Tepco (Tokyo Electric Power Co), operator of the ill-fated Fukushima nuclear plant that was destroyed in March 2011 by a tsunami that followed a magnitude 9 earthquake, has officially received a full-backing government plan on how to clean-up the crippled plant.
But experts remain wary if this will indeed do good, or more bad, for the earth in general and the immediate environment in Japan in particular.
"If an incompetent doctor killed numerous patients doing routine surgery - and then lied and tried to cover it up - would you let him perform brain surgery on a VIP such as the president?" an article published by Global Research said.
Essentially, Tepco had lied countless times as to how it managed the meltdown of the facility for the past two and a half years, so why let it work around it further, it said.
Japan's nuclear regulator, the Nuclear Regulation Authority, on Wednesday has given its official stamp of approval to an almost 4,000-page plan as to how to go about dismantling the Fukushima Daiichi nuclear plant as well as hot to carry out necessary after activities.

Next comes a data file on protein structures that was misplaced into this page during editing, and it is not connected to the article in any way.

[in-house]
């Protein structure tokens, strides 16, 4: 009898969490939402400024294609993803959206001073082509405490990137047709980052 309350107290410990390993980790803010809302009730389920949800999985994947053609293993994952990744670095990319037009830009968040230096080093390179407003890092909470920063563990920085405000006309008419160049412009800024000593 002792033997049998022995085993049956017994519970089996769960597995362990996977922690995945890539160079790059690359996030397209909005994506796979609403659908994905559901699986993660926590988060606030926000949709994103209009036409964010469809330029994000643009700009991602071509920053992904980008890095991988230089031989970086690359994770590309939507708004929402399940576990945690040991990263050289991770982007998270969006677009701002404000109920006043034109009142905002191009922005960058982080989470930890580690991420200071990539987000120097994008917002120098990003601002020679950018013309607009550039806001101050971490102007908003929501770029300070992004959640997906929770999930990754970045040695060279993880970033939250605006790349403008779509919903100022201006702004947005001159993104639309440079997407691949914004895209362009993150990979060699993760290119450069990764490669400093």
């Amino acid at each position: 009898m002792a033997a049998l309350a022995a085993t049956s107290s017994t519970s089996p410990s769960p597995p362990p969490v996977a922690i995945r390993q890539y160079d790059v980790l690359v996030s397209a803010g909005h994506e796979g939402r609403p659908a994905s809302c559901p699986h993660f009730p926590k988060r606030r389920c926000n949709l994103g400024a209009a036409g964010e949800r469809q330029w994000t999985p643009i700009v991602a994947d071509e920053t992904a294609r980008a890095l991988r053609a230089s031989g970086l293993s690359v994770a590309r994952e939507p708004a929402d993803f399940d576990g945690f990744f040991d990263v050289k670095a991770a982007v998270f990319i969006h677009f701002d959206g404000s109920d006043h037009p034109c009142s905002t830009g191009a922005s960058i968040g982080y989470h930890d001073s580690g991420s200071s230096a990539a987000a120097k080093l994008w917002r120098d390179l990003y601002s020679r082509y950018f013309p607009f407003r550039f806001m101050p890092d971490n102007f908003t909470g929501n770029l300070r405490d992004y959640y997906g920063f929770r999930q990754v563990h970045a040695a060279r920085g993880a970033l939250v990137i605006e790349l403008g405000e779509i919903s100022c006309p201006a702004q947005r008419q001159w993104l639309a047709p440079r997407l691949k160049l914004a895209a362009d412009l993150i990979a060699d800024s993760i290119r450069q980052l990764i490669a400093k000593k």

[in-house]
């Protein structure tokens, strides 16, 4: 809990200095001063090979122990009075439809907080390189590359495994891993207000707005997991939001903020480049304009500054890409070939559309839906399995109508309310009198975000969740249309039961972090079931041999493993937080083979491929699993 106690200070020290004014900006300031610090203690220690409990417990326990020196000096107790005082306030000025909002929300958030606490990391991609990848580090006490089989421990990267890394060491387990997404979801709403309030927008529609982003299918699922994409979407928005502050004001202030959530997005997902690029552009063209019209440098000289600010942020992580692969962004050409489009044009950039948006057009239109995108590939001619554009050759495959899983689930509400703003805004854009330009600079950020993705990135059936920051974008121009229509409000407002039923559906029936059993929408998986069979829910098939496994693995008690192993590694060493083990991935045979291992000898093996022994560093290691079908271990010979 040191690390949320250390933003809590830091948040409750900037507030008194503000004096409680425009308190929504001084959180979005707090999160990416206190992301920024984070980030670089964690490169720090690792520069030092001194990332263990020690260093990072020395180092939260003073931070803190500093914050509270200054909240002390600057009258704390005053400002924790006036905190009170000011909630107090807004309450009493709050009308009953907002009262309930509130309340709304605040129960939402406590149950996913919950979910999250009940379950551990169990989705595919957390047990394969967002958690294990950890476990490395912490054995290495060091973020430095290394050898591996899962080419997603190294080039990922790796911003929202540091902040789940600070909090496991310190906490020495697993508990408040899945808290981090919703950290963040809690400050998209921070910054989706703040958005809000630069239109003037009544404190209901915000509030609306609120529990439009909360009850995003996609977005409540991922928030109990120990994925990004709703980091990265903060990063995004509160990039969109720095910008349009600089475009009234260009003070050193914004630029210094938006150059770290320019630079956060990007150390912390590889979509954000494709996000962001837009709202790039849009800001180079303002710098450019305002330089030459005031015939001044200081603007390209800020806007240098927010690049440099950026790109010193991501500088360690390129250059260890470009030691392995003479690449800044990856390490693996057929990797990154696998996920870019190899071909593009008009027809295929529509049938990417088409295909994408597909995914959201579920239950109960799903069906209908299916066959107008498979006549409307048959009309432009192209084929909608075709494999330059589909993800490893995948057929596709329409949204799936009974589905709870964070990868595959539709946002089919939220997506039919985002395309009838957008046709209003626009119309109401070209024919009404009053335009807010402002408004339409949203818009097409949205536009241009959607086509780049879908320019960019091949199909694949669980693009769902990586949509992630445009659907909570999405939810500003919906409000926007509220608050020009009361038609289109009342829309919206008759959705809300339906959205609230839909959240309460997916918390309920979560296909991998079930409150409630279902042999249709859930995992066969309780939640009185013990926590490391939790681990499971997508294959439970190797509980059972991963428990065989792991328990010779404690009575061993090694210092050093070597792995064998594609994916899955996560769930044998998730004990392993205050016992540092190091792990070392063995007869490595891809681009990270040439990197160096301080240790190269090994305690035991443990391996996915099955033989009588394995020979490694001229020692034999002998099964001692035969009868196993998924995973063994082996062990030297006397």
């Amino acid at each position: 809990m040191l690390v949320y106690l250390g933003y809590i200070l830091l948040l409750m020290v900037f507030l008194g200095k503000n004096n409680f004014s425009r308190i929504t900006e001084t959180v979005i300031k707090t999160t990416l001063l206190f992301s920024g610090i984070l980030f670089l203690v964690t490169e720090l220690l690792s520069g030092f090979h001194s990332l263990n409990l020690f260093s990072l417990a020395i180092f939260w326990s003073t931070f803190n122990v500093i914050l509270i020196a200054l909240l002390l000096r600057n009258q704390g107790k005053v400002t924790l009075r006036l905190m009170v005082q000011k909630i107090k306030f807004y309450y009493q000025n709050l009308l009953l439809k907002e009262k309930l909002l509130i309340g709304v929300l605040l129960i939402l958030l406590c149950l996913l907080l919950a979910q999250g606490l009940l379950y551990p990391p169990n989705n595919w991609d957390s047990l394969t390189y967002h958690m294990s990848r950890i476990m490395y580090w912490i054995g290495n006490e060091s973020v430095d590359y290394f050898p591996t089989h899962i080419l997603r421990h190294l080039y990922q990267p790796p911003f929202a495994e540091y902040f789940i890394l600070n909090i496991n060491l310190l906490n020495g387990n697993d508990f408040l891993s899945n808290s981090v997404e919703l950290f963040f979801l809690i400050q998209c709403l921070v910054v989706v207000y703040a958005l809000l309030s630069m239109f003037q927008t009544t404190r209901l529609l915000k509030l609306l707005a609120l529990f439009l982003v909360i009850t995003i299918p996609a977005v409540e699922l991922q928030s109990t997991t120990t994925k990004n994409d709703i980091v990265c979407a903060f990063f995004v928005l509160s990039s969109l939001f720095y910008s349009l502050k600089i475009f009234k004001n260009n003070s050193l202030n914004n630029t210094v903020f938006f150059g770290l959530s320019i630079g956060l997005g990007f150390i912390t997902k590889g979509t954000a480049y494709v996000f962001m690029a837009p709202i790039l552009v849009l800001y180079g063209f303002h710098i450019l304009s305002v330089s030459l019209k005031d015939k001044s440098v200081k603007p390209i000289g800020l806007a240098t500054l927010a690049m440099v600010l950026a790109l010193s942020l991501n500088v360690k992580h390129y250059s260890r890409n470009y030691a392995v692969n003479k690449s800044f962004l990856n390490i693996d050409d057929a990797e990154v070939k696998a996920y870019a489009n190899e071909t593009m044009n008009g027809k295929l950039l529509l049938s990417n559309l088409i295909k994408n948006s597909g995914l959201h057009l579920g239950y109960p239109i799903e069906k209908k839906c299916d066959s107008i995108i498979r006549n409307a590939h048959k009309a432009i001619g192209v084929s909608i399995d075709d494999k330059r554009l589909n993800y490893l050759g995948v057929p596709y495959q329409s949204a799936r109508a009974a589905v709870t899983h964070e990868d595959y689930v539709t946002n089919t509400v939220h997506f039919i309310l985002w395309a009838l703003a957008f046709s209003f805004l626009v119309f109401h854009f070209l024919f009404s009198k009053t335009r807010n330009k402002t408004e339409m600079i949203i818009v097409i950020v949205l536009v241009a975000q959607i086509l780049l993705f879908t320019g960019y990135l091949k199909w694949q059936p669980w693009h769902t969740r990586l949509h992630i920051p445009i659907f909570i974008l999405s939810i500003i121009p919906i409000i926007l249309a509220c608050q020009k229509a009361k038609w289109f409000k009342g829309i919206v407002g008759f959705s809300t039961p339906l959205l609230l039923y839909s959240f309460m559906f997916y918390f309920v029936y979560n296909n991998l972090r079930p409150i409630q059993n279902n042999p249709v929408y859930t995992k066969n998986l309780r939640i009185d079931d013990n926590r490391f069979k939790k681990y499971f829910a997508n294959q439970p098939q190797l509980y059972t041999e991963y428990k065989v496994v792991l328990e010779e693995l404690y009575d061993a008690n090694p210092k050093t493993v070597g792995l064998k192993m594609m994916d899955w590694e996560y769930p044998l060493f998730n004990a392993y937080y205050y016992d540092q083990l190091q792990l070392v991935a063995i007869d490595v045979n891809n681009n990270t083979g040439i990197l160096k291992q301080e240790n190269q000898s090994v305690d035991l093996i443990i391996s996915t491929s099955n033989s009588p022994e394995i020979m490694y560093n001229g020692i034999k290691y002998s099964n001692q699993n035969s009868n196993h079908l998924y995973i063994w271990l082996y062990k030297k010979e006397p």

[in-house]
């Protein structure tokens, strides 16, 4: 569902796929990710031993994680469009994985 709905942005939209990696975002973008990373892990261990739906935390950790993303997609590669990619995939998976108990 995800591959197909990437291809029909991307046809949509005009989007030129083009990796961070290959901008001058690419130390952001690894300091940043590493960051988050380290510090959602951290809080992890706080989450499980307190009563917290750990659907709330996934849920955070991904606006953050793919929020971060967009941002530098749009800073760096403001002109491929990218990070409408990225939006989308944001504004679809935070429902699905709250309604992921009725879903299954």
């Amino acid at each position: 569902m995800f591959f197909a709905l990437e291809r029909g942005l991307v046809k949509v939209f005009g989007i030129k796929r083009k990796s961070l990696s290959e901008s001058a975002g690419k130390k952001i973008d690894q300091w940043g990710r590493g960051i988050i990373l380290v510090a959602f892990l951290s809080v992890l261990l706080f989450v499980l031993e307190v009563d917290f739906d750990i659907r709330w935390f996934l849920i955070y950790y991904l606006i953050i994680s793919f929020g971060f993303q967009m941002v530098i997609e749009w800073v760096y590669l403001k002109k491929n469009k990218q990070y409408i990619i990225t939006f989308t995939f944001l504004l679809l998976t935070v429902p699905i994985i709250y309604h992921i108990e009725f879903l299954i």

The mission is to remove 400 tonnes of highly irradiated spent fuel beneath the plant's damaged Reactor No. 4, which contains radiation 14,000 times the amount released 68 years ago by the atomic bomb that fell on Hiroshima.
Moreover, construction-wise, the clean-up plan needs to dismantle more than 1,300 used fuel rod assemblies, from a damaged building that could collapse anytime soon.
"They are going to have difficulty in removing a significant number of the rods," Arnie Gundersen, a veteran U.S. nuclear engineer and director of Fairewinds Energy Education, told Reuters News.
Even Tepco is teeming with anxiety because it knows an operation like this has never been attempted before, and is in every inch filled with danger.
Read more: Damaged Fukushima Nuclear Plant Workers Allege TEPCO Operator's Been Lying on True State of Japan Meltdown Crisis
"Full release from the Unit-4 spent fuel pool, without any containment or control, could cause by far the most serious radiological disaster to date," according to independent consultants Mycle Schneider and Antony Froggatt in their World Nuclear Industry Status Report 2013.
"To jump to the conclusion that it is going to work just fine for the rest of them is quite a leap of logic," Mr Gundersen said.
Japan has targeted to start the operations on Nov 4.
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